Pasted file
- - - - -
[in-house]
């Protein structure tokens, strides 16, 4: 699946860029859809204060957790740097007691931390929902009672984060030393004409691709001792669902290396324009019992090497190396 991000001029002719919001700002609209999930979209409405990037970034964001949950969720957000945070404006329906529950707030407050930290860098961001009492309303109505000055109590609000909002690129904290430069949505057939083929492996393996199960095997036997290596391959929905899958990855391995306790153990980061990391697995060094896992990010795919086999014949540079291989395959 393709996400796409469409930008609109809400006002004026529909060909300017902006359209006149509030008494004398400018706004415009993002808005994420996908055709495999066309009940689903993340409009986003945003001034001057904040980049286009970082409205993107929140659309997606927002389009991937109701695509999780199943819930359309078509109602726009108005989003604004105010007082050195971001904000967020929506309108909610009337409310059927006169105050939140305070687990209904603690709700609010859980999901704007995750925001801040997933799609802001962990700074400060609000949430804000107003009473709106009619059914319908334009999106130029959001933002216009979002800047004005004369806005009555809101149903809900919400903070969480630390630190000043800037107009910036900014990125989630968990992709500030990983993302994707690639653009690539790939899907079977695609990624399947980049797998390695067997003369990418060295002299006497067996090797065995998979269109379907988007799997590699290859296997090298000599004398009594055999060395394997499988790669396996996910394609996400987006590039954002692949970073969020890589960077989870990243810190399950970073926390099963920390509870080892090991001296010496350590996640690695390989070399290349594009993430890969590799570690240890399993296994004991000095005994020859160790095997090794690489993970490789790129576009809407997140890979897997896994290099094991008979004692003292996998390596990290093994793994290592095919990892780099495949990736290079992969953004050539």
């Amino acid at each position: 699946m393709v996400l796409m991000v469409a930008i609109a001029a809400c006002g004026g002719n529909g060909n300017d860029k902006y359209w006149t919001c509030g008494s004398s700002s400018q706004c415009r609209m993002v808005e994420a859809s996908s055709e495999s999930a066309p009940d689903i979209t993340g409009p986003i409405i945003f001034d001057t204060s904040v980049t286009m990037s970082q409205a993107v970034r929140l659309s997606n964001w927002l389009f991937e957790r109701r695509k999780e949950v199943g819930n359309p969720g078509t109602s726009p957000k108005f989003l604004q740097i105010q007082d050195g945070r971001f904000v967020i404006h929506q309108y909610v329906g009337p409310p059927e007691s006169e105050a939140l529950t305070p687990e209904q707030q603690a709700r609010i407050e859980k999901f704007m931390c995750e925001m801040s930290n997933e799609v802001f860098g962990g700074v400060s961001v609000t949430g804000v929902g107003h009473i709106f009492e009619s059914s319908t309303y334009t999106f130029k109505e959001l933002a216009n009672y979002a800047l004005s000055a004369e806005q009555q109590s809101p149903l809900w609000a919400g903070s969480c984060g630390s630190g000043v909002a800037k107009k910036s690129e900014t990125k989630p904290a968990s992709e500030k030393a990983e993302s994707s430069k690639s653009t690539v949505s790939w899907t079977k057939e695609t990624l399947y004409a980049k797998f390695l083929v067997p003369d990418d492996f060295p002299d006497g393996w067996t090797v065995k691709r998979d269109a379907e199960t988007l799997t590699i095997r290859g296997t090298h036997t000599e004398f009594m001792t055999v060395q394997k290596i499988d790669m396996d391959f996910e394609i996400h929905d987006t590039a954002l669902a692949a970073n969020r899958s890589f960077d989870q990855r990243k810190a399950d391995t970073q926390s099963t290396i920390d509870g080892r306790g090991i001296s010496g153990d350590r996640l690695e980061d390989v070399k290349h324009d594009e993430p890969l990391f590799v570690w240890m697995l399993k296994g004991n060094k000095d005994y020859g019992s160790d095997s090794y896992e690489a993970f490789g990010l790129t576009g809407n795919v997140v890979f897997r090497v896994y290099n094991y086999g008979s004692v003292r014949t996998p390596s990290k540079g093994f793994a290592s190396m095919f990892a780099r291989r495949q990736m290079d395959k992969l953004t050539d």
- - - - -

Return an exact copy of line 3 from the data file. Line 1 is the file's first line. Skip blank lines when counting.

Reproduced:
């Amino acid at each position: 699946m393709v996400l796409m991000v469409a930008i609109a001029a809400c006002g004026g002719n529909g060909n300017d860029k902006y359209w006149t919001c509030g008494s004398s700002s400018q706004c415009r609209m993002v808005e994420a859809s996908s055709e495999s999930a066309p009940d689903i979209t993340g409009p986003i409405i945003f001034d001057t204060s904040v980049t286009m990037s970082q409205a993107v970034r929140l659309s997606n964001w927002l389009f991937e957790r109701r695509k999780e949950v199943g819930n359309p969720g078509t109602s726009p957000k108005f989003l604004q740097i105010q007082d050195g945070r971001f904000v967020i404006h929506q309108y909610v329906g009337p409310p059927e007691s006169e105050a939140l529950t305070p687990e209904q707030q603690a709700r609010i407050e859980k999901f704007m931390c995750e925001m801040s930290n997933e799609v802001f860098g962990g700074v400060s961001v609000t949430g804000v929902g107003h009473i709106f009492e009619s059914s319908t309303y334009t999106f130029k109505e959001l933002a216009n009672y979002a800047l004005s000055a004369e806005q009555q109590s809101p149903l809900w609000a919400g903070s969480c984060g630390s630190g000043v909002a800037k107009k910036s690129e900014t990125k989630p904290a968990s992709e500030k030393a990983e993302s994707s430069k690639s653009t690539v949505s790939w899907t079977k057939e695609t990624l399947y004409a980049k797998f390695l083929v067997p003369d990418d492996f060295p002299d006497g393996w067996t090797v065995k691709r998979d269109a379907e199960t988007l799997t590699i095997r290859g296997t090298h036997t000599e004398f009594m001792t055999v060395q394997k290596i499988d790669m396996d391959f996910e394609i996400h929905d987006t590039a954002l669902a692949a970073n969020r899958s890589f960077d989870q990855r990243k810190a399950d391995t970073q926390s099963t290396i920390d509870g080892r306790g090991i001296s010496g153990d350590r996640l690695e980061d390989v070399k290349h324009d594009e993430p890969l990391f590799v570690w240890m697995l399993k296994g004991n060094k000095d005994y020859g019992s160790d095997s090794y896992e690489a993970f490789g990010l790129t576009g809407n795919v997140v890979f897997r090497v896994y290099n094991y086999g008979s004692v003292r014949t996998p390596s990290k540079g093994f793994a290592s190396m095919f990892a780099r291989r495949q990736m290079d395959k992969l953004t050539d």